Forged on an anvil of cruel necessity
and blood shed innocently,
TSA was built urgently
in a time of war, to preserve peace.
These powerful words begin the oath we recite at our 9/11 ceremony each year to recommit ourselves to TSA’s vital mission. The words are inscribed on the TSA Cornerstone, which was presented to TSA in 2003 by then-Secretary of Transportation Norman Mineta to commemorate TSA’s creation and transition to the newly formed Department of Homeland Security. The Cornerstone is proudly displayed in Mission Hall in our new TSA headquarters where it serves as a constant reminder that our focus can never waver and we must always stay one step ahead of the threat.
After the attacks of September 11, 2001, our nation emerged more united and determined than ever before, and that determination – to strengthen the security of our nation’s transportation system and ensure freedom of movement for people and commerce – led to the birth of the Transportation Security Administration. Thousands of Americans, from all walks of life, were called to serve their country in ways we never previously imagined. Many people from diverse backgrounds left their careers to come to TSA so that they could be a part of the new organization and many more have made their careers transforming TSA into the dynamic security organization it is today.
Though we began 20 years ago with the urgent and specific task of preventing another 9/11-style attack, our agency’s mission and operations have expanded and evolved across the entire transportation landscape, from aviation and surface to the physical and cyber domains. We remain focused on our founding mission and we are guided by our vision to be an agile security agency that engages our partners and the American people to outmatch a dynamic threat.
Our challenge and responsibility today is not only to mitigate current threats, but to pre-empt evolving threats as our adversaries continue to adapt. In the 2000s, hijackers used planes as weapons, and concealed bombs in shoes, underwear and soft drinks. In the 2010s, adversaries hid explosives in electronics directed attacks on the public side of airports. Now in the 2020s, the threat landscape is made up of extremely sophisticated dangers, from state and non-state actor cyberattacks to concerns about hostile and non-hostile Unmanned Aircraft Systems. At the same time, we are confronted with a current range of threats such as those from lone wolves and domestic violent extremists.
While the threat landscape has grown more complicated over the years, one thing has not changed: we face ambitious adversaries who are intensely focused on finding a point of attack and waiting for their opportunity. We have also faced another unprecedented and unexpected adversary: a global pandemic. If we have learned anything from COVID-19, it is that we must remain vigilant and adapt quickly, because not all threats look the same. Just like 9/11, the COVID-19 pandemic will have a lasting impact on the future of transportation.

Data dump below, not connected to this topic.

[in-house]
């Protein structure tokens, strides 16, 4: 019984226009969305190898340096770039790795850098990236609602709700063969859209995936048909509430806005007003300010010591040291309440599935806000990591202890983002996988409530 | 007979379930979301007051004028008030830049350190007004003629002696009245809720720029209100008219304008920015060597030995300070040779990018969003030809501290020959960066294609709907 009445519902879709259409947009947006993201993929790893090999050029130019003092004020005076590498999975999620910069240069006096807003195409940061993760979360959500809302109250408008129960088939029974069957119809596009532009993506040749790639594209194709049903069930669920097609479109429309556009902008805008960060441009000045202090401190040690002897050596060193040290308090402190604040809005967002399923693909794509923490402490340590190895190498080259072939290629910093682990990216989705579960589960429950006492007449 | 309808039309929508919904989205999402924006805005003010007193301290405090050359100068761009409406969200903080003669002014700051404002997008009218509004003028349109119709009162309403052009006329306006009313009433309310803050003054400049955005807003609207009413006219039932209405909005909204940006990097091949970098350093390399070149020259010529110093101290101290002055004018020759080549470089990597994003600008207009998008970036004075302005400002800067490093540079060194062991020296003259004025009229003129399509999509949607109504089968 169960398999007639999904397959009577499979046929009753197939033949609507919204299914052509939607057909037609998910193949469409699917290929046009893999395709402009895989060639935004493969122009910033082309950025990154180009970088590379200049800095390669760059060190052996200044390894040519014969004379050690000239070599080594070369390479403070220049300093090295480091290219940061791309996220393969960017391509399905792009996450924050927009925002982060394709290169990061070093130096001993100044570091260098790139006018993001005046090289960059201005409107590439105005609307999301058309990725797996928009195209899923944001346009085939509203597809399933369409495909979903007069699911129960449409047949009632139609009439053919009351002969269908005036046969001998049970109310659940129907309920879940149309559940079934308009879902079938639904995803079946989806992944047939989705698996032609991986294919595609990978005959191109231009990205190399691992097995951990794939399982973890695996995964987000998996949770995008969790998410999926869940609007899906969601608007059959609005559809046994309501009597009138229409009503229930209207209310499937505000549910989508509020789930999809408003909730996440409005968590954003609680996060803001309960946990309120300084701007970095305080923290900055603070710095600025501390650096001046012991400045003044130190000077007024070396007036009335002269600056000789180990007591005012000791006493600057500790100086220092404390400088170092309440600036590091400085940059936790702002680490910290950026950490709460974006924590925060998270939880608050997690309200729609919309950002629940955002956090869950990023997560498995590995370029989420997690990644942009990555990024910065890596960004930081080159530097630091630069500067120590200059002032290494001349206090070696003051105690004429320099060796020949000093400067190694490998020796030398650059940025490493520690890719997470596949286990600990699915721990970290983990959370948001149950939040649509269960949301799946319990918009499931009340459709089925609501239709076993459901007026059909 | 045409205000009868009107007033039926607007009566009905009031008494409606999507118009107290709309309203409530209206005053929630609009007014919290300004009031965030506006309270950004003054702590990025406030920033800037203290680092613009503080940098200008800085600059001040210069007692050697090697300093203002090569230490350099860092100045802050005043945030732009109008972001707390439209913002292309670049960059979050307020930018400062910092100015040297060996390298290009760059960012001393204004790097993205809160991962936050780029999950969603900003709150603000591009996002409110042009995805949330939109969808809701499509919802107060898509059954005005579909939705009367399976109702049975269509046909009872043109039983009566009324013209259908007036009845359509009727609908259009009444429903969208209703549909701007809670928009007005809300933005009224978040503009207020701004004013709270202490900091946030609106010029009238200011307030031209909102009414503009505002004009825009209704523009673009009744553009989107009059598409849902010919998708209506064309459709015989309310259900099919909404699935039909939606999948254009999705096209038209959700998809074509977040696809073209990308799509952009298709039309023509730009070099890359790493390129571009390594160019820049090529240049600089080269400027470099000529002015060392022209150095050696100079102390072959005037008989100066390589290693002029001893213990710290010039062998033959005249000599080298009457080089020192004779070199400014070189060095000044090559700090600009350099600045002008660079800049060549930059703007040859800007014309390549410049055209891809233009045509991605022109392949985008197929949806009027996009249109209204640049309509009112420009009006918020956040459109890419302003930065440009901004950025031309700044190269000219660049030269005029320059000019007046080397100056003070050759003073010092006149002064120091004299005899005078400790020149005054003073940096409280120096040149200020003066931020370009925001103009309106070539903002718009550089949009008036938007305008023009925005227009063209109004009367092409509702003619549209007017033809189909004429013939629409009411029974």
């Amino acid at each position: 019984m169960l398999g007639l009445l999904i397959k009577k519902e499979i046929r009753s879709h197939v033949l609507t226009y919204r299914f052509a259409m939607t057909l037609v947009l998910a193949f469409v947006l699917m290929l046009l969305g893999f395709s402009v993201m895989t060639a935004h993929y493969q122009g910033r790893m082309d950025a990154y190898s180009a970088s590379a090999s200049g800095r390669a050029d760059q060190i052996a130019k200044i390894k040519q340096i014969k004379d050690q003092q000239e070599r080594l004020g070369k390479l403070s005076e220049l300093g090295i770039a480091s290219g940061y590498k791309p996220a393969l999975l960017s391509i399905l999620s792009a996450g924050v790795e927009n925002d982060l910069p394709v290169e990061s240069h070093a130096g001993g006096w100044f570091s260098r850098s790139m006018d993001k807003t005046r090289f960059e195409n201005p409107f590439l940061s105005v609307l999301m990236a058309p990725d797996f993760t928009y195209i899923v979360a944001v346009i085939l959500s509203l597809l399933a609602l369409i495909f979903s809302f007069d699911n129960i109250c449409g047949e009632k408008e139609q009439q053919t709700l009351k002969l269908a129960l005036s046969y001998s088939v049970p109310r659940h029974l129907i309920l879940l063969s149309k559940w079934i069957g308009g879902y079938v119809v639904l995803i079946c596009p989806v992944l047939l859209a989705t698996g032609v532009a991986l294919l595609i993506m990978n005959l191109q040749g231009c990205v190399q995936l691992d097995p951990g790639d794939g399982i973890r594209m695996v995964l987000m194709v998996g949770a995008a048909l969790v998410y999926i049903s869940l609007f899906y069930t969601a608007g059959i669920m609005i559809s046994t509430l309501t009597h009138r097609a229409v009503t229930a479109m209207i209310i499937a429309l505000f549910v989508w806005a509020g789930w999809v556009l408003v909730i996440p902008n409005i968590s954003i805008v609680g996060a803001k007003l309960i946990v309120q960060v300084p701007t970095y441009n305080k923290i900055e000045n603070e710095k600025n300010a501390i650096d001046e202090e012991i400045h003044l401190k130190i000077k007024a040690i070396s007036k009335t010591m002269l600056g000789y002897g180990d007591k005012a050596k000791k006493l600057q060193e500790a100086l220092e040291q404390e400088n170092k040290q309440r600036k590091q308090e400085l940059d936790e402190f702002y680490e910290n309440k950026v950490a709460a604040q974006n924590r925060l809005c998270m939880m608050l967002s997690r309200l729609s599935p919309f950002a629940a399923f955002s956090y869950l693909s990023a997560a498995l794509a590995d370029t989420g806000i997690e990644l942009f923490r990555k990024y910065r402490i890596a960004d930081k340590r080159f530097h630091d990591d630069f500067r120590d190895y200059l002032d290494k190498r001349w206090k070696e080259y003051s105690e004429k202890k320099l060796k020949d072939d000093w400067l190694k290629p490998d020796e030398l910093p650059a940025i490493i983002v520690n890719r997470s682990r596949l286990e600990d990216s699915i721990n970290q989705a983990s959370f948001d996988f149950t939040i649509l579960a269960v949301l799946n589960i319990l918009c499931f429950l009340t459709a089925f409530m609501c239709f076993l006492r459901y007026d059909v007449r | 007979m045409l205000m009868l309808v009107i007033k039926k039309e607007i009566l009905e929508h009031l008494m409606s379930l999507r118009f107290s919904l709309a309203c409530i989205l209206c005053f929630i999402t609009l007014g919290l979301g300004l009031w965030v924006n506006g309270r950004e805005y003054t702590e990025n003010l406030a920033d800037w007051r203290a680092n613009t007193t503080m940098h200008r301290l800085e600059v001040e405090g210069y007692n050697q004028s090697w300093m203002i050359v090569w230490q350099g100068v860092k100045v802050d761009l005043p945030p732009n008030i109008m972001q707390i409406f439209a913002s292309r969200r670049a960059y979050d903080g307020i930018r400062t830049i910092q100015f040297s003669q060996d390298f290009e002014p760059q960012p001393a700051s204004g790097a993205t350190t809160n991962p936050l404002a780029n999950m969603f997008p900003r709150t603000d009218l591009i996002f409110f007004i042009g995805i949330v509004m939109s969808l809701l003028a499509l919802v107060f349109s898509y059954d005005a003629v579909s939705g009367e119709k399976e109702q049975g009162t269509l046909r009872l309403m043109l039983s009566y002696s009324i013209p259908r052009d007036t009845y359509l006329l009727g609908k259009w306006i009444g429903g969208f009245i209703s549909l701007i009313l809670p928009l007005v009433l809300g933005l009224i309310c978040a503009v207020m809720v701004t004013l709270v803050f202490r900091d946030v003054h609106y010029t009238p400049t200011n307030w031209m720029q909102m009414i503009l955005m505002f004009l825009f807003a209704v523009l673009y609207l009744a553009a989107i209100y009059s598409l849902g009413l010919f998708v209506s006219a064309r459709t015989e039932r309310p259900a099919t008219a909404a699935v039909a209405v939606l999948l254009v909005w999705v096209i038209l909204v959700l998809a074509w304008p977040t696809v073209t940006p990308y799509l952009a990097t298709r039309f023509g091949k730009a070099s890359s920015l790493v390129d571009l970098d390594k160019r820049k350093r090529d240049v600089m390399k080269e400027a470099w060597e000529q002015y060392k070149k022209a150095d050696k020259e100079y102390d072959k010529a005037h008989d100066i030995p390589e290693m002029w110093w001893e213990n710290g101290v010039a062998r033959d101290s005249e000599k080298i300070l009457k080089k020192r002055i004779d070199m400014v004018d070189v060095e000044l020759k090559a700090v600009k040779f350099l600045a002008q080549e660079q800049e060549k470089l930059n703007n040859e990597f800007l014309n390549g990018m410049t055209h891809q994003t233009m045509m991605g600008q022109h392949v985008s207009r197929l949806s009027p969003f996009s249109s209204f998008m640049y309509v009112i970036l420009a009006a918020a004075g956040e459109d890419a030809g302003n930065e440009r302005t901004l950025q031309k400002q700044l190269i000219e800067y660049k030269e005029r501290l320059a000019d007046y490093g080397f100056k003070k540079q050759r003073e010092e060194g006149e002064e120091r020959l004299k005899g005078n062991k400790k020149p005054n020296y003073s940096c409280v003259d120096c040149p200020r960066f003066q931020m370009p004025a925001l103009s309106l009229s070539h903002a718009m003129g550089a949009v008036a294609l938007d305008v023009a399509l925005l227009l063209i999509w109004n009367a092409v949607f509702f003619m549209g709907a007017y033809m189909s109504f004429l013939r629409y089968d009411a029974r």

“We face ambitious adversaries who are intensely focused on finding a point of attack and waiting for their opportunity”
Looking ahead to TSA’s next 20 years we will continue to be a nimble and entrepreneurial agency focused on implementing intelligence-based security solutions for the American people. We will continue to develop and care for our workforce, strengthen and expand our partnerships around the world, and focus on improving technology to strengthen security.
Solutions like Computed Tomography X-ray machines, Credential Authentication Technology identity verification systems, and Advanced Imaging Technology advancements for on-person threat detection will continue to improve security outcomes and reduce physical contact during screening. Establishing an open and modular system architecture will advance our risk-based screening objectives, promote rapid response to evolving threats, and expedite the delivery of innovative capabilities to the frontlines. TSA is committed to leveraging all available industry, academic, intragovernmental and international partners to meet the mission. We are also placing a renewed focus on biometric technology, which improves security effectiveness and screening efficiency. Biometrics are a powerful tool in security environments and we will continue to ensure stringent passenger privacy safeguards are in place.
Our nation’s transportation systems are without a doubt safer than they were 20 years ago but our work is never done. As we remember the victims of the 9/11 attacks and send our sympathies to their families, let us all recommit ourselves to our roles in safeguarding the nation.